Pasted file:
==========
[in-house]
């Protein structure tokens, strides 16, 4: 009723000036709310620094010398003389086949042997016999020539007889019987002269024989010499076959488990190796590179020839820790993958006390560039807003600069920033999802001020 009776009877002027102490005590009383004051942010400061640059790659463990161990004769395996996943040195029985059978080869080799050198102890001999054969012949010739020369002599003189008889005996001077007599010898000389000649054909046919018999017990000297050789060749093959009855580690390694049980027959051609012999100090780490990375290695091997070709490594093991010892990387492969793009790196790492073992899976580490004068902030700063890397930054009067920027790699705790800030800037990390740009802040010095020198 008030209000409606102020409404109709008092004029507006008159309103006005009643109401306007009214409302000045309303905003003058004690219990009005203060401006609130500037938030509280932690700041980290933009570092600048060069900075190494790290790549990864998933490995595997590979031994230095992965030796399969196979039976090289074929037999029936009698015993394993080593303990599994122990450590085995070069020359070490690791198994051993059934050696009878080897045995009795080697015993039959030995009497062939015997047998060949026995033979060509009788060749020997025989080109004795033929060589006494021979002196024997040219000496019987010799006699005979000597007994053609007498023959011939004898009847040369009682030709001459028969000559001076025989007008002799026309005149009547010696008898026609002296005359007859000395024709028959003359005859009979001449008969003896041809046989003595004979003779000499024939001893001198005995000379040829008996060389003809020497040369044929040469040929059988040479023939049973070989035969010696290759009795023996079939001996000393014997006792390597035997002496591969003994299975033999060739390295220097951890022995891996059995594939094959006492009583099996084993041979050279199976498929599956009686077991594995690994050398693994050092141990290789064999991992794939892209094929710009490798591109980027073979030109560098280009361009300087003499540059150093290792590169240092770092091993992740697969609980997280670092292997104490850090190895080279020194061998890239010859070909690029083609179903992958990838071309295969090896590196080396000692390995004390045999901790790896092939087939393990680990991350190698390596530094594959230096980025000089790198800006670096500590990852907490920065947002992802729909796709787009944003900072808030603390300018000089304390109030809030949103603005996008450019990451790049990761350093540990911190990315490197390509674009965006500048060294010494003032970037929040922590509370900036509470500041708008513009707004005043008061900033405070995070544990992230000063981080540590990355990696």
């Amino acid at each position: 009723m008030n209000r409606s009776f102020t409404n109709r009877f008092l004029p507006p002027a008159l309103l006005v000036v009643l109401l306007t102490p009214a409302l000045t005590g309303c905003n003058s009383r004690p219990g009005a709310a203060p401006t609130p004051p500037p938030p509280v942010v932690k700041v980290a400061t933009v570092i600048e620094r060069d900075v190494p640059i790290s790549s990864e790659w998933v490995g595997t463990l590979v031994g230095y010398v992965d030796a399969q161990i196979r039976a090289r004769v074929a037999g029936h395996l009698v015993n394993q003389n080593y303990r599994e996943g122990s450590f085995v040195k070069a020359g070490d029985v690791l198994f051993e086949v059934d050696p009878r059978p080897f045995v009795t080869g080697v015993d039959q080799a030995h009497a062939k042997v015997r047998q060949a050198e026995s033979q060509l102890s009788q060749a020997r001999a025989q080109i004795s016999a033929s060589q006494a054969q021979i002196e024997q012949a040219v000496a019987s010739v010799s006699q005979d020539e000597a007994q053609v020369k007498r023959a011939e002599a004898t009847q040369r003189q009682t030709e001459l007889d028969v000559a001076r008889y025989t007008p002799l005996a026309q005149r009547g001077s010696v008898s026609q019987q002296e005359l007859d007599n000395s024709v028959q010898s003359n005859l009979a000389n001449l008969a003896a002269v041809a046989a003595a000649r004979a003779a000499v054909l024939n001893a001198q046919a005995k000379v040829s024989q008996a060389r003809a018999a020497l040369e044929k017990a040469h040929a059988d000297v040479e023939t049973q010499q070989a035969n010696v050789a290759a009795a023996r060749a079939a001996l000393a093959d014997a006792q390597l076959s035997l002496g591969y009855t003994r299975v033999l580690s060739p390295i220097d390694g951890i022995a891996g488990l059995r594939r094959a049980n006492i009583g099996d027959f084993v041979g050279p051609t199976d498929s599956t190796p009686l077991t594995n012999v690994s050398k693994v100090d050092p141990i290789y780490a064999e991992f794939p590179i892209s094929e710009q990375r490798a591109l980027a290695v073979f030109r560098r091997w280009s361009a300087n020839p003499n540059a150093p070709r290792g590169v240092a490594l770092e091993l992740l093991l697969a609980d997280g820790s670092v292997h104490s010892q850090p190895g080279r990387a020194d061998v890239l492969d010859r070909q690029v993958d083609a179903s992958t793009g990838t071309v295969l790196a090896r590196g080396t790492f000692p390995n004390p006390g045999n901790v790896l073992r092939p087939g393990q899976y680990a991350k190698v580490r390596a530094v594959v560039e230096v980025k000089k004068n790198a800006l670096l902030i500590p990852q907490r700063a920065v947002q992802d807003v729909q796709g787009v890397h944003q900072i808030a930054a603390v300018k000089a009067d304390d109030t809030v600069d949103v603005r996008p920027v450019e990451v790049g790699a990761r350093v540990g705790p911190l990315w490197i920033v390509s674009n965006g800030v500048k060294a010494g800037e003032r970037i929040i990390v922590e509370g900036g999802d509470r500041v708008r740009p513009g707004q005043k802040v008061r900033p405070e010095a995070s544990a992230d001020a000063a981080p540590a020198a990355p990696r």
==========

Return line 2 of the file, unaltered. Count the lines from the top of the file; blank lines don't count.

């Protein structure tokens, strides 16, 4: 009723000036709310620094010398003389086949042997016999020539007889019987002269024989010499076959488990190796590179020839820790993958006390560039807003600069920033999802001020 009776009877002027102490005590009383004051942010400061640059790659463990161990004769395996996943040195029985059978080869080799050198102890001999054969012949010739020369002599003189008889005996001077007599010898000389000649054909046919018999017990000297050789060749093959009855580690390694049980027959051609012999100090780490990375290695091997070709490594093991010892990387492969793009790196790492073992899976580490004068902030700063890397930054009067920027790699705790800030800037990390740009802040010095020198 008030209000409606102020409404109709008092004029507006008159309103006005009643109401306007009214409302000045309303905003003058004690219990009005203060401006609130500037938030509280932690700041980290933009570092600048060069900075190494790290790549990864998933490995595997590979031994230095992965030796399969196979039976090289074929037999029936009698015993394993080593303990599994122990450590085995070069020359070490690791198994051993059934050696009878080897045995009795080697015993039959030995009497062939015997047998060949026995033979060509009788060749020997025989080109004795033929060589006494021979002196024997040219000496019987010799006699005979000597007994053609007498023959011939004898009847040369009682030709001459028969000559001076025989007008002799026309005149009547010696008898026609002296005359007859000395024709028959003359005859009979001449008969003896041809046989003595004979003779000499024939001893001198005995000379040829008996060389003809020497040369044929040469040929059988040479023939049973070989035969010696290759009795023996079939001996000393014997006792390597035997002496591969003994299975033999060739390295220097951890022995891996059995594939094959006492009583099996084993041979050279199976498929599956009686077991594995690994050398693994050092141990290789064999991992794939892209094929710009490798591109980027073979030109560098280009361009300087003499540059150093290792590169240092770092091993992740697969609980997280670092292997104490850090190895080279020194061998890239010859070909690029083609179903992958990838071309295969090896590196080396000692390995004390045999901790790896092939087939393990680990991350190698390596530094594959230096980025000089790198800006670096500590990852907490920065947002992802729909796709787009944003900072808030603390300018000089304390109030809030949103603005996008450019990451790049990761350093540990911190990315490197390509674009965006500048060294010494003032970037929040922590509370900036509470500041708008513009707004005043008061900033405070995070544990992230000063981080540590990355990696």